Purple-crowned fairy wren
Photo: AnneMarie Van Doorn
Photo: Jean-Charles Perquin
Birds are an obvious and attractive feature of the landscape in
northern Australia, even in urban and suburban areas. Many tourists
to the region specifically quest for its endemic bird species; and
for other visitors birds may offer some of the most memorable
One of the most spectacular sights in northern Australia is the
massed aggregations of waterfowl, particularly magpie geese, in
floodplains and other wetlands, with particularly dense
concentrations (tens of thousands) of birds in the late dry season
when availability of surface water is at a minimum.
The bird fauna of northern Australia is a unique mix of old
Australian elements and more recent arrivals whose affinities are
with tropical areas to the immediate north.
The woodlands that dominate northern Australia share many bird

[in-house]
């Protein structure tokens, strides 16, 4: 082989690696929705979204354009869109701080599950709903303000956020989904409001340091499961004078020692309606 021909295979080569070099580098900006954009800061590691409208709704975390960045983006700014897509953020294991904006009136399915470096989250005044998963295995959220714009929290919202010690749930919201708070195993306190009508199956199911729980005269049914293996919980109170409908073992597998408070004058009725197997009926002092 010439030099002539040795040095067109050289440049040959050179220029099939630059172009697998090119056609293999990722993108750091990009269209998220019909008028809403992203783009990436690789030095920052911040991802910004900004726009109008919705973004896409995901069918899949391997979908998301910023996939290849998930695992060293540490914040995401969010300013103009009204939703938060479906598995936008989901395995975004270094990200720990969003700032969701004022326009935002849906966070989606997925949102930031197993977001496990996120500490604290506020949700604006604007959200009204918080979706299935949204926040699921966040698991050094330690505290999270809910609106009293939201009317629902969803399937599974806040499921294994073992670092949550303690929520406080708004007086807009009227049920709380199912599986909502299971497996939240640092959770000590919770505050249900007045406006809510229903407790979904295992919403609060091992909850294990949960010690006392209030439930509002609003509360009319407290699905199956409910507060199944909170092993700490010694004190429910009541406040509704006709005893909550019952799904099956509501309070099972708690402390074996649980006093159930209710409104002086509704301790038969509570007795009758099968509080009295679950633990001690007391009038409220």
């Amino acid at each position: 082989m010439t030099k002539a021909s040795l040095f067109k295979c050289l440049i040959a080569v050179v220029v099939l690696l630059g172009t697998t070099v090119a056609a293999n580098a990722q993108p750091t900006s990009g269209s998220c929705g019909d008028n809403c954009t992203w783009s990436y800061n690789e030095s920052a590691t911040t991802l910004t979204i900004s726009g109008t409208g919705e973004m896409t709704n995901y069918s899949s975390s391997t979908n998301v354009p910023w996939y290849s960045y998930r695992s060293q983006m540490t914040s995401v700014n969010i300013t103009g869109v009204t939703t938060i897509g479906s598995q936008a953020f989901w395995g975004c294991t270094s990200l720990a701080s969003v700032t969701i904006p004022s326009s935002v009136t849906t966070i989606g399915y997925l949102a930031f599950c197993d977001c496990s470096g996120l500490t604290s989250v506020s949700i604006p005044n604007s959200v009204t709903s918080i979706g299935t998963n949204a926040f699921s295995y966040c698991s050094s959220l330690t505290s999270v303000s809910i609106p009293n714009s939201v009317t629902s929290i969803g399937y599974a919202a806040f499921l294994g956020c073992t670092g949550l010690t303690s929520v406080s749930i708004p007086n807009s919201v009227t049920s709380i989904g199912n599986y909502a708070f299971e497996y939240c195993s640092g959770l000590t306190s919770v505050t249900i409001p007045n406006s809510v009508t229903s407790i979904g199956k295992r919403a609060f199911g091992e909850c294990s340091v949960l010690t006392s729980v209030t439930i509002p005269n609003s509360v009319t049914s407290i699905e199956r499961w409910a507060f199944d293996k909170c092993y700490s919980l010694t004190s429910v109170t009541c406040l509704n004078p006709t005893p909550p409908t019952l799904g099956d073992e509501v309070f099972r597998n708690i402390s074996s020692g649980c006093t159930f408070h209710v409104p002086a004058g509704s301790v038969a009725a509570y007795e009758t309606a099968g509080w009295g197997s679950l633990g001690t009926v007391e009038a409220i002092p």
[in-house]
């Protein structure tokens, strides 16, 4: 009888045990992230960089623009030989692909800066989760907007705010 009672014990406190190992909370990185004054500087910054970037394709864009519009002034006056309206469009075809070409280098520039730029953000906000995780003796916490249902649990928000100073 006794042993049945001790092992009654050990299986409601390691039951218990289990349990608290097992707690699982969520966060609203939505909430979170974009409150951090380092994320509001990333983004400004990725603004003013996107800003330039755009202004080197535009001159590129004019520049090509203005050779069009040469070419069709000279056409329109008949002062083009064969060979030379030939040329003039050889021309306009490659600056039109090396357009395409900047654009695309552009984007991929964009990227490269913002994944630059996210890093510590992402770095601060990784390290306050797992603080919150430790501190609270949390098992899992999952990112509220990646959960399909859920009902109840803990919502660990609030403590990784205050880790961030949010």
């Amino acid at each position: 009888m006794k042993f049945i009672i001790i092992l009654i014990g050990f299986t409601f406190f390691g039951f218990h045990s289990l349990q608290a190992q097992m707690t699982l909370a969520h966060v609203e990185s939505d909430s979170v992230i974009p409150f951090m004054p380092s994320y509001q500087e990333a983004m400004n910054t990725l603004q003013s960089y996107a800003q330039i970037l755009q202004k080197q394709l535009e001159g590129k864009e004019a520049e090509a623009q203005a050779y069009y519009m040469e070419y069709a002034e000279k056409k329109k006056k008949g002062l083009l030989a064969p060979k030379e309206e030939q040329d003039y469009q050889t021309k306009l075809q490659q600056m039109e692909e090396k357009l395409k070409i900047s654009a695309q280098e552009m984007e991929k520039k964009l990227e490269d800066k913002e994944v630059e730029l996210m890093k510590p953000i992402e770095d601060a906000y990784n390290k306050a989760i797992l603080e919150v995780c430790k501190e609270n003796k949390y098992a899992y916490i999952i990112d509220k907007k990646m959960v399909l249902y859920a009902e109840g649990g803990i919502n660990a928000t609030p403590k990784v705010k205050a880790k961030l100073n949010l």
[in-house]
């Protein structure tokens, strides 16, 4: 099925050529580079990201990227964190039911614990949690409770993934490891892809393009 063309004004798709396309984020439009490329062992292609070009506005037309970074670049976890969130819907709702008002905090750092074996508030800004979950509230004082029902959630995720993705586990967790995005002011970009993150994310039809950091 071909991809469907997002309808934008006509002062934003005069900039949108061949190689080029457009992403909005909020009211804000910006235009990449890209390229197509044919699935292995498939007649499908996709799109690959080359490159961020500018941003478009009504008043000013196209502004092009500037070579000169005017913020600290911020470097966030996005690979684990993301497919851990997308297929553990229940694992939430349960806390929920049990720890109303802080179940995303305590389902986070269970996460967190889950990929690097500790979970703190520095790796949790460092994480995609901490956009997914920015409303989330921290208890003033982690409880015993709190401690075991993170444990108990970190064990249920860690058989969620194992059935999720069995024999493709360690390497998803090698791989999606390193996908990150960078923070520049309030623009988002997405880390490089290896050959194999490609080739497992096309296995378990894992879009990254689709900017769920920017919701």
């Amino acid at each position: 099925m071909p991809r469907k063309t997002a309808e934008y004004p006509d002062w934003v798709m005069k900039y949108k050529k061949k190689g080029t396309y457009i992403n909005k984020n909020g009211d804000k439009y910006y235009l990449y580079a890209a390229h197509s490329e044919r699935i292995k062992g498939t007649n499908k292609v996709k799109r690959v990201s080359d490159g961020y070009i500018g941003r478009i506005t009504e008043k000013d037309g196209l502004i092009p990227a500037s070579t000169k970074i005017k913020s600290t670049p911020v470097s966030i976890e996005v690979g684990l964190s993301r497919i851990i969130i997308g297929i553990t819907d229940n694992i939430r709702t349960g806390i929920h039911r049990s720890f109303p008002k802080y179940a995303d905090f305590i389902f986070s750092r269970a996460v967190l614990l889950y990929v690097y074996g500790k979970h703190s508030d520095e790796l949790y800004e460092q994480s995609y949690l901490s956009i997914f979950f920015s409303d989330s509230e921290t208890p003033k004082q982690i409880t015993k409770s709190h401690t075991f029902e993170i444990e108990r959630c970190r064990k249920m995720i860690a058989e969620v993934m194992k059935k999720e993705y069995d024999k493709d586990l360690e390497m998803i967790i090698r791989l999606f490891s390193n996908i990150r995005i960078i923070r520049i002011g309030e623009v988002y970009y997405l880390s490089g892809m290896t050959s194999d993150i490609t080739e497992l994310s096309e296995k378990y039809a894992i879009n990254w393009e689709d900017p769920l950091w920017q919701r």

species with, or have closely related species in, the woodlands of
eastern and south-western Australia: such nearly ubiquitous species
groups include weebills, whistlers, treecreepers, honeyeaters,
fairy-wrens, shrike-thrushes and butcherbirds.
But the north has a relatively high diversity of some other
groups, notably including pigeons and doves, parrots and cockatoos,
and finches, with this diversity reflecting the dominance of
grasses (and hence abundance of grass seeds) in these environments.
And the north, particularly in the pockets of rainforests, has an
added element of species with truly tropical affinities, including
pittas, scrubfowl and drongos.
The bird fauna of northern Australia is notable also for its
integrity. Most of the north Australian bushland lacks the foreign
sparrows, starlings, blackbirds and Indian mynahs that have become
some of the most common birds elsewhere in Australia. Further, many
native bird species that have declined drastically in temperate
Australia remain common and widespread in the north: such species
include red-tailed black-cockatoos, bush stone-curlews, magpie
geese, Australian bustards and the grey-crowned babbler.